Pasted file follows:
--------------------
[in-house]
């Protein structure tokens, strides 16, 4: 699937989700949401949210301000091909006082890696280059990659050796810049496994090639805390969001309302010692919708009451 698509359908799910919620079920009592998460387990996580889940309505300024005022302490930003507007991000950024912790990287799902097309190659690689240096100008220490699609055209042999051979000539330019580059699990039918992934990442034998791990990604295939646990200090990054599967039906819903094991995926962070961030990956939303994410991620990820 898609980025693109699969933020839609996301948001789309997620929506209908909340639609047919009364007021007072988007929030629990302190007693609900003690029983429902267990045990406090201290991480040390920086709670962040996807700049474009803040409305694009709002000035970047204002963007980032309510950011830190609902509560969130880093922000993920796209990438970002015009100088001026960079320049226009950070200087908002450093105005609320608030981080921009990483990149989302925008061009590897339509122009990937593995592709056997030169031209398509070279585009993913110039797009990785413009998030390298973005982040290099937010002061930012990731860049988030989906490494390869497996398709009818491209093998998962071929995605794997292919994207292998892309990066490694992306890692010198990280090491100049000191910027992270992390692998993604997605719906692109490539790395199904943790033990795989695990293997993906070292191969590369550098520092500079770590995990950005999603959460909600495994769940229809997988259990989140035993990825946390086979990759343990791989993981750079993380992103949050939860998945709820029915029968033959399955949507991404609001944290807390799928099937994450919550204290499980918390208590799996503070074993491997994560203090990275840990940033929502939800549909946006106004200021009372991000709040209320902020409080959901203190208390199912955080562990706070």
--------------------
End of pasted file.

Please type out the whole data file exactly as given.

[in-house]
């Protein structure tokens, strides 16, 4: 699937989700949401949210301000091909006082890696280059990659050796810049496994090639805390969001309302010692919708009451 698509359908799910919620079920009592998460387990996580889940309505300024005022302490930003507007991000950024912790990287799902097309190659690689240096100008220490699609055209042999051979000539330019580059699990039918992934990442034998791990990604295939646990200090990054599967039906819903094991995926962070961030990956939303994410991620990820 898609980025693109699969933020839609996301948001789309997620929506209908909340639609047919009364007021007072988007929030629990302190007693609900003690029983429902267990045990406090201290991480040390920086709670962040996807700049474009803040409305694009709002000035970047204002963007980032309510950011830190609902509560969130880093922000993920796209990438970002015009100088001026960079320049226009950070200087908002450093105005609320608030981080921009990483990149989302925008061009590897339509122009990937593995592709056997030169031209398509070279585009993913110039797009990785413009998030390298973005982040290099937010002061930012990731860049988030989906490494390869497996398709009818491209093998998962071929995605794997292919994207292998892309990066490694992306890692010198990280090491100049000191910027992270992390692998993604997605719906692109490539790395199904943790033990795989695990293997993906070292191969590369550098520092500079770590995990950005999603959460909600495994769940229809997988259990989140035993990825946390086979990759343990791989993981750079993380992103949050939860998945709820029915029968033959399955949507991404609001944290807390799928099937994450919550204290499980918390208590799996503070074993491997994560203090990275840990940033929502939800549909946006106004200021009372991000709040209320902020409080959901203190208390199912955080562990706070």